Tuku – as he is affectionately known amongst his followers, began his professional music career in 1977 when he joined the Wagon Wheels, a band that also featured Thomas Mapfumo. The USA based Mapfumo just like Tuku is known for singing about issues that affect everyday life of Africans. But unlike Mapfumo, Mtukudzi had chosen to lean more on Shona proverbs for wisdom when doing that. Although he refrained from directly criticizing the government of the former Zimbabwean President Robert Mugabe, Tuku wrote a song and named it “Wasakara”, meaning you are old. This was at a time when everyone was calling for Mugabe to step down. The song was banned in radio stations in Zimbabwe as it was seen as a direct attack on President Mugabe. This also saw his temporary relocation to neighbouring South Africa.
In general, Mtukudzi’s work – dubbed “Tuku music” – is a mixture of ethnic styles, including the Zulu-rooted mbaqanga from South Africa, and drew on diverse instruments, including Zimbabwe’s mbira, a metal-tined, hand-held instrument.
His message in the 66th albums he made over the years ranges from issues relating to child marriage down to the economic meltdown and worries about a lack of concern for human life – he tackled it all.
“Pain, frustration, joy, education, misery ÔÇö songs come out of all situations,” he said. “I only take the experiences I feel that my listener will also take personally.”
In the eyes of most of his followers Mtukudzi was a man of the people. A man who sang from the heart and was candid as he expressed himself clearly through song. He always reminded, through song, the crowd before him and his Black Spirit band that his fame rested on solid pride in his African culture, his Ubuntu and his focus on what mattered most to his life – People. It was quiet clear that he found so much value in the people and spent so much time investing in various projects to make people stay focused and be together.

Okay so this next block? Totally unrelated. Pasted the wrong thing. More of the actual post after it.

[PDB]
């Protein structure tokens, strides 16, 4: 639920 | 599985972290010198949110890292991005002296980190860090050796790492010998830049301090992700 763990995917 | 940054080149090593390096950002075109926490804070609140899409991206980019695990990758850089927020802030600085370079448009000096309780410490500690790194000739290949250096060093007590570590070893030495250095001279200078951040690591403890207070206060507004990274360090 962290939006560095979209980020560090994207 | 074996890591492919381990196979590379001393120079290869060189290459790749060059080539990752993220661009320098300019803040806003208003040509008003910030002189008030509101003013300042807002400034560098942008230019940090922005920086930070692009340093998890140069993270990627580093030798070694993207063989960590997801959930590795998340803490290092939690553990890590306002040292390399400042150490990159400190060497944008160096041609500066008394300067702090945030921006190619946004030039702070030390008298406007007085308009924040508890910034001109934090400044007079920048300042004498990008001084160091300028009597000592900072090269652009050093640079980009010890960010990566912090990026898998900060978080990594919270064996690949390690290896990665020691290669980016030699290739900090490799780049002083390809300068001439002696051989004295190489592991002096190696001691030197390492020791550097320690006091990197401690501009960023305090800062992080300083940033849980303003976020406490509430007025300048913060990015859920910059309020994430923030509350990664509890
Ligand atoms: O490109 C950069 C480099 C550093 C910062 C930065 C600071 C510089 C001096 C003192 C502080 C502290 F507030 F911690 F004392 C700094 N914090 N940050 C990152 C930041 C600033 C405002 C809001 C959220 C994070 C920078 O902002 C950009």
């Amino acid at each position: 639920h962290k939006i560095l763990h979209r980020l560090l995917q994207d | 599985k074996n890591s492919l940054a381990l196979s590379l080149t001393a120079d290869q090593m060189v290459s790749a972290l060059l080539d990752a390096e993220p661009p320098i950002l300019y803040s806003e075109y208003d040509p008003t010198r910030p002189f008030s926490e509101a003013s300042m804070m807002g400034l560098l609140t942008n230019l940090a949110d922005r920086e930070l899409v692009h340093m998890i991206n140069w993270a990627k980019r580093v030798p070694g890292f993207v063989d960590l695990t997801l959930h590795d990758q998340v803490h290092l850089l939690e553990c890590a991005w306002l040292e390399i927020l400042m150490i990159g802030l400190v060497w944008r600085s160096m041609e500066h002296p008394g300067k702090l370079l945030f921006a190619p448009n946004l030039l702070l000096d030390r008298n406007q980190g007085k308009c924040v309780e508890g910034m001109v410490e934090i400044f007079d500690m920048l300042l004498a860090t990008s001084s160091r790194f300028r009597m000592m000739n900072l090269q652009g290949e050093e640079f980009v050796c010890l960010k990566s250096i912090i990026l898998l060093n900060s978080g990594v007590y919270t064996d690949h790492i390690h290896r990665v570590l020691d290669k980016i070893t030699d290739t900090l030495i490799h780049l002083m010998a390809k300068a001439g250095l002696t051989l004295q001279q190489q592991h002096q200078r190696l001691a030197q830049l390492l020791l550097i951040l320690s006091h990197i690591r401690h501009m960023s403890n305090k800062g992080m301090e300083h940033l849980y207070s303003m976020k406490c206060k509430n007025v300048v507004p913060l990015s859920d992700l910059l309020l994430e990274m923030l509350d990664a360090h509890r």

His activism won him critical acclaim when he was appointed the UNICEF Goodwill Ambassador to raise Aids awareness in Eastern and Southern Africa. In fact most of his lyrics, delivered through rasping vocals, often carried social messages about HIV/AIDS and alcohol abuse and encouraging self-respect, sometimes invoking proverbs and wisdom from his mother tongue, Shona.
Mtukudzi dies at a time when Zimbabwe is embroiled in violence sparked by protest against increasing fuel costs. Like a true prophet of song, he had written a song called “Moto-Moto” which basically calls for peace and end end to violence. Given the respect he had in his home country, there is hope that Zimbabweans will use his death to unite again and rebuild their country. On Thursday he became the fourth non-political figure to be conferred hero status.
In Zimbabwe, a national hero status is the highest honour that can be conferred on an individual and the recipients are entitled to be buried at the National Heroes’ Acre.
The hero status is conferred by the president, “where the President considers that any deceased person who was a citizen of Zimbabwe has deserved well of his country on account of outstanding, distinctive and distinguished service,” reads Zimbabwe’s National Heroes Act.
Tuku was a father of five children and had two grandchildren. He is expected to be burried this coming week. May His Soul Rest In Peace. (Todiii…What shall we do?